Conservation Biologist Andrew Badje replies: Most female turtles will instinctively seek out their natal nesting grounds and can be quite persistent regardless of the obstacle. The best way to help counter this behavior is to construct fencing that prevents turtles from accessing dangerous areas and guides them into safer and more suitable nesting areas. If none exist, then construction of an underpass in conjunction with fencing can help turtles safely reach their historic nesting grounds. When coupled with fencing, strategically-located artificial nesting areas can serve as another nesting option. Usage of these areas, however, may require some time for turtles to adapt to them.


I thought this was an adorably great picture to share. This is Grandpa Rick Feavel getting a chance to share a big moment with his grandson, Oliver Feavel. They caught the fish on Lake Butte des Morts. Grandma Peg McDaniel took the photo. Rick has fished and hunted since he was young so this was an amazing moment to share with his grandson. Rick has a cabin up north and has enjoyed living on the lake for 25 years. He and Peg are nature lovers through and through, which is why this picture is such a big moment for both of them.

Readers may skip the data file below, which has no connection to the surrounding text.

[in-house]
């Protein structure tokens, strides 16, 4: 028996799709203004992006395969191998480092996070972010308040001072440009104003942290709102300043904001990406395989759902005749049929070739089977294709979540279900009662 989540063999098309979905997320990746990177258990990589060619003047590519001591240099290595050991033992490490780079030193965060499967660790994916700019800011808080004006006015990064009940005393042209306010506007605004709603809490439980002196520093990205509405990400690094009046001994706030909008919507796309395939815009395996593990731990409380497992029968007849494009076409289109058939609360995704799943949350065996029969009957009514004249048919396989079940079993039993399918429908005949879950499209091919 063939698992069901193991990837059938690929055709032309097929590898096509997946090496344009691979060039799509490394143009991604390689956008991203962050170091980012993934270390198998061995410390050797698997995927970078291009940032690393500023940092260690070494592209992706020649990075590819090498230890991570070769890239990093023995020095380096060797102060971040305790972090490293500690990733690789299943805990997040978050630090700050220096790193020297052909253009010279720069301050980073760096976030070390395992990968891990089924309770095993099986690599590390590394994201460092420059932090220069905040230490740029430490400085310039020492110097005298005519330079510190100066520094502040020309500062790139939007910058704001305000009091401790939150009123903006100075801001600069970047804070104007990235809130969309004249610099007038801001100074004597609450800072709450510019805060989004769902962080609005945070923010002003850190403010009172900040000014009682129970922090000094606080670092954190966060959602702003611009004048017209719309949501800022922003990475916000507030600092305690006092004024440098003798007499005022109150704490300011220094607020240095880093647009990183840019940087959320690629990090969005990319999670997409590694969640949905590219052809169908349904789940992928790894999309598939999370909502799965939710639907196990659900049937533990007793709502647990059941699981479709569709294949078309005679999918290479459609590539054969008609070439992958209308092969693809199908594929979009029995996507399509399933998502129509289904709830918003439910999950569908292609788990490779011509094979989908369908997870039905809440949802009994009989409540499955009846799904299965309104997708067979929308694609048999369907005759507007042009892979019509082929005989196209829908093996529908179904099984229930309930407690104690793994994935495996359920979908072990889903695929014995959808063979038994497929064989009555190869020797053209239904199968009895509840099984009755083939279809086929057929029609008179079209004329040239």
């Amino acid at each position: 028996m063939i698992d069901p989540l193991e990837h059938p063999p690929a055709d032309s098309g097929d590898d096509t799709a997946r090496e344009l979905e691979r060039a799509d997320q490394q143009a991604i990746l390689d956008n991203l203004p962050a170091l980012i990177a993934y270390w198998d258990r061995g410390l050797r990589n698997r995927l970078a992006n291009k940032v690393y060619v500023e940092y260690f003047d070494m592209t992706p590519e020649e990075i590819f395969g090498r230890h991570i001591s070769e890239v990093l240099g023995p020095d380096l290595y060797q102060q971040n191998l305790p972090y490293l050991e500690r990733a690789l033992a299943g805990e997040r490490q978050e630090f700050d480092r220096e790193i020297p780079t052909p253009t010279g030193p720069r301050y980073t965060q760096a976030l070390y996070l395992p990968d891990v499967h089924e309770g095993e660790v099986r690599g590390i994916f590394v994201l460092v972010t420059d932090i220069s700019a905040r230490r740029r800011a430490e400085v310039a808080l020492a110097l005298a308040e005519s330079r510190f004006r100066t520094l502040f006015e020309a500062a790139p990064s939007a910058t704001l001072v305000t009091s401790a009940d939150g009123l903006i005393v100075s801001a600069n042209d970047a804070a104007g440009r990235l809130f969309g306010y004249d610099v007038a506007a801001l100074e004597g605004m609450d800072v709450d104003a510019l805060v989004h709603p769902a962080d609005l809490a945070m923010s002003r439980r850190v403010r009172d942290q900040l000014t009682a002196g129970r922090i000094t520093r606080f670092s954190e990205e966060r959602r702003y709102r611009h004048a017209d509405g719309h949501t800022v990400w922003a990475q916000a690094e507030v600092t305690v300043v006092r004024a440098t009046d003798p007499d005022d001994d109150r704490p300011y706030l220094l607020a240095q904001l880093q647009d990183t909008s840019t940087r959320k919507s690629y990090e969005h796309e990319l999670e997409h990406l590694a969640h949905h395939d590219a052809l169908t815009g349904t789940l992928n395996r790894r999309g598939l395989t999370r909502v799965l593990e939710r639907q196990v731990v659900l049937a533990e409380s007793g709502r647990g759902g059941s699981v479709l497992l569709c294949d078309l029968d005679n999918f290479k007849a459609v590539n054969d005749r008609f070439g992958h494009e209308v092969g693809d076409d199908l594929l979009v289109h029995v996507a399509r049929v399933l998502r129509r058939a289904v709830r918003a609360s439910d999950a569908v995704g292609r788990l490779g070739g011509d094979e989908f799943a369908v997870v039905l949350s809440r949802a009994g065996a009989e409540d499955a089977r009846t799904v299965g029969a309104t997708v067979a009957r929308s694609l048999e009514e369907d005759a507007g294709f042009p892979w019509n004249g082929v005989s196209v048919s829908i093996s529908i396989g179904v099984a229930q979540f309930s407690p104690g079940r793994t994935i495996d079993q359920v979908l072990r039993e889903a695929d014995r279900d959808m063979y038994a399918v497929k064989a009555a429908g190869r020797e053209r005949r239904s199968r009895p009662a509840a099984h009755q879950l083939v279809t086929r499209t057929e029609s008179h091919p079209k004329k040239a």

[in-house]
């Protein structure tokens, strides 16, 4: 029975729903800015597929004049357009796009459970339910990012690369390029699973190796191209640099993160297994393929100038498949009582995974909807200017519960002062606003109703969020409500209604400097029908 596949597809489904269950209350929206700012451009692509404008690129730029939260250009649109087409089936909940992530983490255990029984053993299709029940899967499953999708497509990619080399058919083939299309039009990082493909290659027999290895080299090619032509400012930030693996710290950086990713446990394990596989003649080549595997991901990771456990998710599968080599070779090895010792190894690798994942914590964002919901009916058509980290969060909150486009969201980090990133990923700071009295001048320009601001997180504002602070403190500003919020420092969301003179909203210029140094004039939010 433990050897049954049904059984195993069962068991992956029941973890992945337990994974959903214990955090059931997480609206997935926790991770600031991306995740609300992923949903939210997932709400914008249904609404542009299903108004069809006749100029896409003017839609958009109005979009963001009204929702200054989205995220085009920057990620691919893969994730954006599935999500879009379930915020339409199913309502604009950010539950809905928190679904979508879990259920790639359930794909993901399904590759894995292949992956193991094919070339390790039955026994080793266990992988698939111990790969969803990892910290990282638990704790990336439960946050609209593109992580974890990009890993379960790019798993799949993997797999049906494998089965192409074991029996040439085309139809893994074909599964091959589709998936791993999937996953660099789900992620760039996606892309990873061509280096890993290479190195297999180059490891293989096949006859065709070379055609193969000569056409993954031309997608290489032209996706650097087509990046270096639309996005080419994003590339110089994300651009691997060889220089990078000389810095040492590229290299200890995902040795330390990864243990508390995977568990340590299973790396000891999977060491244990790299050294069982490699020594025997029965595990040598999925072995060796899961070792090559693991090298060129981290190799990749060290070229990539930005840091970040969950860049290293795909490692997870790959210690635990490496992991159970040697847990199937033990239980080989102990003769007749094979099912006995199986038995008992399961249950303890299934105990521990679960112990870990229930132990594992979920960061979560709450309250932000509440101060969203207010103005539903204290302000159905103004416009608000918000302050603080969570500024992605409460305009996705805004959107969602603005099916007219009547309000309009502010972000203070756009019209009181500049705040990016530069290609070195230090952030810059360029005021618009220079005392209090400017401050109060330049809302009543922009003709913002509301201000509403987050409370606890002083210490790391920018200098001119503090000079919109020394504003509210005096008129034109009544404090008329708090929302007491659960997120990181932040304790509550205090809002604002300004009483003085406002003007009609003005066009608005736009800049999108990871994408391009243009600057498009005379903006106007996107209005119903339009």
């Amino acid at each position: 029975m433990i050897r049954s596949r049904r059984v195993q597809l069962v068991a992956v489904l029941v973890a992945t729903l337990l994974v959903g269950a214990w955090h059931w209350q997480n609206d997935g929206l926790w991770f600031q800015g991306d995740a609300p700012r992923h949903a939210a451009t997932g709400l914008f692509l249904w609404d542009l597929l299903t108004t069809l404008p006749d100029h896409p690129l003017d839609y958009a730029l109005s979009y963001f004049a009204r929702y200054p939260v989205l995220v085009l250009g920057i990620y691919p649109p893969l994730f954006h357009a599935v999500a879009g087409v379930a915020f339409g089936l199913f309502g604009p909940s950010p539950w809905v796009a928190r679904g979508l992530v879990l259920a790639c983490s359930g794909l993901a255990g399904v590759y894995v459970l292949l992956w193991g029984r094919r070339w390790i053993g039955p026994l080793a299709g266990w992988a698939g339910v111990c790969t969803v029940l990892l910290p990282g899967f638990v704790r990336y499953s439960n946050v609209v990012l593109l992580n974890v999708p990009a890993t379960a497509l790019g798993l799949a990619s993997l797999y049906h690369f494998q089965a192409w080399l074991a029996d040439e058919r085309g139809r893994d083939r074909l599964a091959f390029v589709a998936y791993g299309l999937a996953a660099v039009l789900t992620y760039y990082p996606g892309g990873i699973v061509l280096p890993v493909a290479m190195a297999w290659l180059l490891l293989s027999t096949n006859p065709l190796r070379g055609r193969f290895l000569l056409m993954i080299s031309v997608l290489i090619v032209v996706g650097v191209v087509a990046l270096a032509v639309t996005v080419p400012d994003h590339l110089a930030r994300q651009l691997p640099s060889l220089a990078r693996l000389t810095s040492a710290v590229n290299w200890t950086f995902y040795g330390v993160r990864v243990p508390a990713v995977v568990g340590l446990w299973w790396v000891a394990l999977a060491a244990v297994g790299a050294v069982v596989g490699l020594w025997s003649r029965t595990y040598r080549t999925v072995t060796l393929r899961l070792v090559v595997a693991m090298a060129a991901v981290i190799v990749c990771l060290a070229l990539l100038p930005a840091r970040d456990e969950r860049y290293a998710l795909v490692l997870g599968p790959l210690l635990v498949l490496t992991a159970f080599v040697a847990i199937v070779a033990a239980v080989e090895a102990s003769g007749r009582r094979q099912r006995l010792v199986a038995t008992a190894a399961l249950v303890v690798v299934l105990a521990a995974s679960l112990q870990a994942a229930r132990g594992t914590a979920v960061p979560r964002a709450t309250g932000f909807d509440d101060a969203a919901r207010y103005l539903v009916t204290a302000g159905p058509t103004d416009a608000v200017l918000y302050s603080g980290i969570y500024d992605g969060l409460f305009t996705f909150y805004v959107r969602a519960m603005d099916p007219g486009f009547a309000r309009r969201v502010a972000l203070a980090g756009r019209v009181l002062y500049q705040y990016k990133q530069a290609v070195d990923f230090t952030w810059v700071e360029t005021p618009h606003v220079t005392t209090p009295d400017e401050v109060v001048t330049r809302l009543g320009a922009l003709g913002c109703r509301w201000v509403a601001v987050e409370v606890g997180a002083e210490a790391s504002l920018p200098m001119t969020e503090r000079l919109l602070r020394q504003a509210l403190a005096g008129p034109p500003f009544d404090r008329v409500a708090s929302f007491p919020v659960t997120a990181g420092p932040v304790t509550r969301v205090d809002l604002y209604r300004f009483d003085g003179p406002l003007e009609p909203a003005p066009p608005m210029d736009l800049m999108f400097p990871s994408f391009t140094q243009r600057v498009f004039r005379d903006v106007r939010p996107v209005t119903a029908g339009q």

Little boy and man holding up fish in net © Peg McDaniel

Annie Feavel


I really enjoy Wisconsin Natural Resources magazine. I have something that may be of interest to you. It is a red belt fungus that I found in northern Wisconsin when hunting some years ago. A book I have says they grow 2 to 16 inches wide. Mine measures 26 ½ inches wide and about 11 inches high when on edge. My nephew (Robbie Wand, Gratiot) drew a beautiful wildlife picture of two deer on the white underside with a wood burner. I have it mounted on a removable shelf and keep it covered most of the time.

Back side of red fungus © Tony Wand

Under side of red fungus with wildlife scene © Tony Wand

Tony Wand